This House

A minority government stumbling from vote to vote, propped up by a dubious alliance with an Irish party, and never sure if the next moment could be their last.

It might sound like the latest dreary Brexit debate, but this National Theatre touring production of This House deals not with the machinations of the May government but with the lead-up to our first female prime minister and the Wilson and Callaghan governments of the 1974 Parliament.

And it’s a pleasingly lively affair. While it helps to have a political leaning (in any direction) James Graham’s revived script deals predominantly with the personal rather than the political, focusing on the sparring between the Labour and Conservative whips’ offices, and their frequently absurd attempts to win votes at any cost. It is funny, brash, and very rude.

A live three-piece band add musical reminders of the period, but the incredibly strong ensemble cast are easily punchy enough to keep up the tempo. Martin Marquez and James Gaddas have an earthy gallows humour as the Labour chief and deputy whip, foiled figuratively and ultimately literally by the aristocratic conniving of William Chubb and Matthew Pidgeon’s Tory counterparts.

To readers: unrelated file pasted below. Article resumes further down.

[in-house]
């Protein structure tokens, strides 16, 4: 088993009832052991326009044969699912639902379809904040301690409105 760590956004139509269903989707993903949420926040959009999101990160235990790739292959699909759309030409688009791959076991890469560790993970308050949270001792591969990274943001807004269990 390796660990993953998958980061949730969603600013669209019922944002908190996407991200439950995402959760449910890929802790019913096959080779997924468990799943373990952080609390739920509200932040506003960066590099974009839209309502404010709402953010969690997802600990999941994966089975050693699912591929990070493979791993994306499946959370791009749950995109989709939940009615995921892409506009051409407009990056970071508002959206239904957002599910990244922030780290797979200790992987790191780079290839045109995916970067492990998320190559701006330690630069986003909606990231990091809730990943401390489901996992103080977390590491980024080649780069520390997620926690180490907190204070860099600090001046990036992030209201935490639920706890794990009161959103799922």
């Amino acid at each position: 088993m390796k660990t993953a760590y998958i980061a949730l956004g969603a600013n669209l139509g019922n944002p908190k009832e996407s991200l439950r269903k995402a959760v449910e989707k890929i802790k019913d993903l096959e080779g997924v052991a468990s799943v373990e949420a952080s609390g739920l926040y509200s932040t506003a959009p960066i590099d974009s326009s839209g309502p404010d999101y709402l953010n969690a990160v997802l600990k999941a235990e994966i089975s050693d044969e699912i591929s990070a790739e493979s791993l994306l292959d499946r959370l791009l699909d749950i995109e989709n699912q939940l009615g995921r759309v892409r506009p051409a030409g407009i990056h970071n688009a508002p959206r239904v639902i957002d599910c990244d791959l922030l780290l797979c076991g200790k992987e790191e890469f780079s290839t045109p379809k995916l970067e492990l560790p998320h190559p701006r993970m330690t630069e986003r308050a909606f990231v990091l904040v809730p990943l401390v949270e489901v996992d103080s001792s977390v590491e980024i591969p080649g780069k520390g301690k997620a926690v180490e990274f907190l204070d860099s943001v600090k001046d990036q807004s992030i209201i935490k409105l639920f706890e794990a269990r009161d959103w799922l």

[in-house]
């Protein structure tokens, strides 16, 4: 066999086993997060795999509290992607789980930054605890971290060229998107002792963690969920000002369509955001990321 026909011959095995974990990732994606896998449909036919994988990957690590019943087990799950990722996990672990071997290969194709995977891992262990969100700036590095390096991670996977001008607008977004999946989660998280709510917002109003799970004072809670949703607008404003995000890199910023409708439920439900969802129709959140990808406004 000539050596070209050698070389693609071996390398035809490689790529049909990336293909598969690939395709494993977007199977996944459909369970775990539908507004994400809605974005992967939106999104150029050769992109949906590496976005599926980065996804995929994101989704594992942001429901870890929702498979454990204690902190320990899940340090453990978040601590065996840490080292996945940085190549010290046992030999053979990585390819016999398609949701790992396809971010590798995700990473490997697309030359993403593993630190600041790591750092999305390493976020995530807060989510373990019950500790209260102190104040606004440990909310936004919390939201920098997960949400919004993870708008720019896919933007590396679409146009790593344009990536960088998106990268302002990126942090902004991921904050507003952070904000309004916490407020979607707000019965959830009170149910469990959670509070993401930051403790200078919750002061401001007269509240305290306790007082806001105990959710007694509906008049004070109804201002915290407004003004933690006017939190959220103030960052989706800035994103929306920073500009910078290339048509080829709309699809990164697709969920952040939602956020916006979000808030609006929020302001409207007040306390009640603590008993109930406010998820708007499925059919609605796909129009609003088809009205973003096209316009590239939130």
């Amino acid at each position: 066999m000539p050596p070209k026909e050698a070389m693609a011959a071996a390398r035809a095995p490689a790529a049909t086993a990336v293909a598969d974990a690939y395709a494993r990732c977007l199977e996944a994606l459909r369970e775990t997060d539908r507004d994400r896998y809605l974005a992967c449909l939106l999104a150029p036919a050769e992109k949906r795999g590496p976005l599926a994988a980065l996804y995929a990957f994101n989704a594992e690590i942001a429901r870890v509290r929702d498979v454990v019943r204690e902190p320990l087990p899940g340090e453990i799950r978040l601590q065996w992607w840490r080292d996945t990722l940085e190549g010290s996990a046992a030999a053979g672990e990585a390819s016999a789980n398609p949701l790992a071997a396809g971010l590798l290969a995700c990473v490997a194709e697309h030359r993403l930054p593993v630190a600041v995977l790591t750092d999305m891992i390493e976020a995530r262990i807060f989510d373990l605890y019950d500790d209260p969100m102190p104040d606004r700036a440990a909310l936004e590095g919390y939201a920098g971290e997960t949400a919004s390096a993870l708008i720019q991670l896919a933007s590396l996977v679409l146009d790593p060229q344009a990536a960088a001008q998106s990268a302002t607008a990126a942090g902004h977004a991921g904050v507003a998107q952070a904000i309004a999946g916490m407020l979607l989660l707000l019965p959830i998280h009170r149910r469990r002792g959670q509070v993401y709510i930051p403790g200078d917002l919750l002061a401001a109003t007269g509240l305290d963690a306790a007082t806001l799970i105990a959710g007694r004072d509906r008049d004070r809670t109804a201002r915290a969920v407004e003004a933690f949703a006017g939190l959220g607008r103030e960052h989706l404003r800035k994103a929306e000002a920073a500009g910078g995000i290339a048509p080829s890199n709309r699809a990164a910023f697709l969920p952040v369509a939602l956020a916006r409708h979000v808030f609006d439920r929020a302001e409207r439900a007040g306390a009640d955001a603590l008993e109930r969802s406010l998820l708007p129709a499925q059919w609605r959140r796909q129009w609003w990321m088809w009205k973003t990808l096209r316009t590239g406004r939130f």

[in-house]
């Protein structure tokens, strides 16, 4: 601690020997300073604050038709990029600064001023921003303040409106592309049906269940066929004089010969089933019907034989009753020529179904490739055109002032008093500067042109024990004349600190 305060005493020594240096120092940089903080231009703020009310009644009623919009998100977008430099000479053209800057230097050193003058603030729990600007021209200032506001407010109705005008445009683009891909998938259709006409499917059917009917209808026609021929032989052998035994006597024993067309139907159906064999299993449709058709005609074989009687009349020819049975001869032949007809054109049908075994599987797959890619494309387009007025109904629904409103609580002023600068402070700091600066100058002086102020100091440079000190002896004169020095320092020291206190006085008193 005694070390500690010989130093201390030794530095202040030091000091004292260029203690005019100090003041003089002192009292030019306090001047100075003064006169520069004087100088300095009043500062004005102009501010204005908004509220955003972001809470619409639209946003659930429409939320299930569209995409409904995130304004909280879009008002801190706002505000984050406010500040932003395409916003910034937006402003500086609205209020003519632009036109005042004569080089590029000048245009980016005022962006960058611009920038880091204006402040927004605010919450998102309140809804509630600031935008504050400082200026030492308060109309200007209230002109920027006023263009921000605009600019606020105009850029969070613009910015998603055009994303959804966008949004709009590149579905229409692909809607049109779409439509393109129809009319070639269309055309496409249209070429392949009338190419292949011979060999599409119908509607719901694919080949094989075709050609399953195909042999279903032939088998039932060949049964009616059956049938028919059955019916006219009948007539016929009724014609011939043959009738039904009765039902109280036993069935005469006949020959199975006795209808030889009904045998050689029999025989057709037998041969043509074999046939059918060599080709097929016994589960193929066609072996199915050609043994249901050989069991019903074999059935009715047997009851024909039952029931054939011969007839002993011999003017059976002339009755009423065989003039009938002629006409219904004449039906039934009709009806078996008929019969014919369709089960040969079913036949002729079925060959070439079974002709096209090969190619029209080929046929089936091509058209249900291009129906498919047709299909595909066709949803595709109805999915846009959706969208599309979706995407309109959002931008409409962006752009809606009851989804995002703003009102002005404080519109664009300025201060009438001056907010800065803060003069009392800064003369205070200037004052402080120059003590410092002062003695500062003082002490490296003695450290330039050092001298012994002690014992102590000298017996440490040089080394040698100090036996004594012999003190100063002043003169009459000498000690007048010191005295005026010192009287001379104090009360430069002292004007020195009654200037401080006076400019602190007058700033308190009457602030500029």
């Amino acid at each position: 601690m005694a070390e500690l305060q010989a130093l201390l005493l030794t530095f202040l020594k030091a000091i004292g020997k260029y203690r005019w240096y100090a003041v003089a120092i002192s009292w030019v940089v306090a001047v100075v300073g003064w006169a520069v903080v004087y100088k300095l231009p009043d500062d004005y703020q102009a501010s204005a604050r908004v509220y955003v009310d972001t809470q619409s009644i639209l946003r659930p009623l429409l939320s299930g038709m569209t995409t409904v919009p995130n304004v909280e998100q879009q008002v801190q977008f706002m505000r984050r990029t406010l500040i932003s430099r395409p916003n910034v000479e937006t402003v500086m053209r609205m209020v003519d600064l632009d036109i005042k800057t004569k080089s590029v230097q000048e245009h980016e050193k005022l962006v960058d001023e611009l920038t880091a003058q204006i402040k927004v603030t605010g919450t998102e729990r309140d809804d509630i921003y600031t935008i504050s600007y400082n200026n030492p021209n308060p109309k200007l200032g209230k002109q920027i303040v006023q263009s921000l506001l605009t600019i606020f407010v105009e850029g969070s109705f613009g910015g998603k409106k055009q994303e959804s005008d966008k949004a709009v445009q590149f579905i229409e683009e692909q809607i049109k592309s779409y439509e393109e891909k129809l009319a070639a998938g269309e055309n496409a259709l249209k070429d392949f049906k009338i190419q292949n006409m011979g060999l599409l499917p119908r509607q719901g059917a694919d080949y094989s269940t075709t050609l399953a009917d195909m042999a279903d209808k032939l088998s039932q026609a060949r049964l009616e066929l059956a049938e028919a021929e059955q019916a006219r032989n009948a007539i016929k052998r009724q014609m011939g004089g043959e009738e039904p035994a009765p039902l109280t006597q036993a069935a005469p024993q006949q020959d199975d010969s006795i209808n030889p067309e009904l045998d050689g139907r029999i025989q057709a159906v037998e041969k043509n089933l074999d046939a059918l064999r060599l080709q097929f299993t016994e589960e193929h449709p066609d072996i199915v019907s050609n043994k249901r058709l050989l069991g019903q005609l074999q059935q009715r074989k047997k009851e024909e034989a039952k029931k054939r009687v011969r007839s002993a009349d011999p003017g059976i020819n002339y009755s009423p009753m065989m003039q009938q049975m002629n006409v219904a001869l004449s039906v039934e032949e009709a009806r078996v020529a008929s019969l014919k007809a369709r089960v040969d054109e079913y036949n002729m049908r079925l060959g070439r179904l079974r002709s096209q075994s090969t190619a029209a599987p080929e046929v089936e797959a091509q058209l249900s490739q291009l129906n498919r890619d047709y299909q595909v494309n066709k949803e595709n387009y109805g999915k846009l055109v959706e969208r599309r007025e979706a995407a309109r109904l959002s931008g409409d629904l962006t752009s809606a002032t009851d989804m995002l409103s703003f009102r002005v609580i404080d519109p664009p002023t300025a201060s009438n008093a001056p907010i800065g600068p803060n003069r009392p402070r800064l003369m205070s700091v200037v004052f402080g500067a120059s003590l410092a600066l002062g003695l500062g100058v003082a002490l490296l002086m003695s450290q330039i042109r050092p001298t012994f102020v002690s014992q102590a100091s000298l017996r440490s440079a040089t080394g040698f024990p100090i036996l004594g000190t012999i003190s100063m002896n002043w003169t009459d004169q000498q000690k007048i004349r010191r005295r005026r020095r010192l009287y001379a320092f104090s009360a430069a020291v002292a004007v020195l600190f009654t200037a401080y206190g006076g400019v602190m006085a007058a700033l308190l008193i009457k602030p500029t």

The talented nine-strong chorus played a baffling range of parts, from Harry Kershaw’s mace-wielding Heseltine to Louise Ludgate’s lipped-pursed principled rebel Audrey Wise – only studying the programme would tell you she also played breastfeeding pioneer Helene Hayman, such was the transformation.

Rae Smith’s design effortlessly combines the whips offices with the chamber of the House of Commons, including a few green benches serving as seats for a handful of on-stage audience members. It’s an invigorating point of view, and also offers the chance of interval drinks at Strangers Bar on set; luckily for the country the closest I’m likely to come to being a lawmaker.

This is a sharp, talented and hugely enjoyable production and deserves not just any house, but a full house.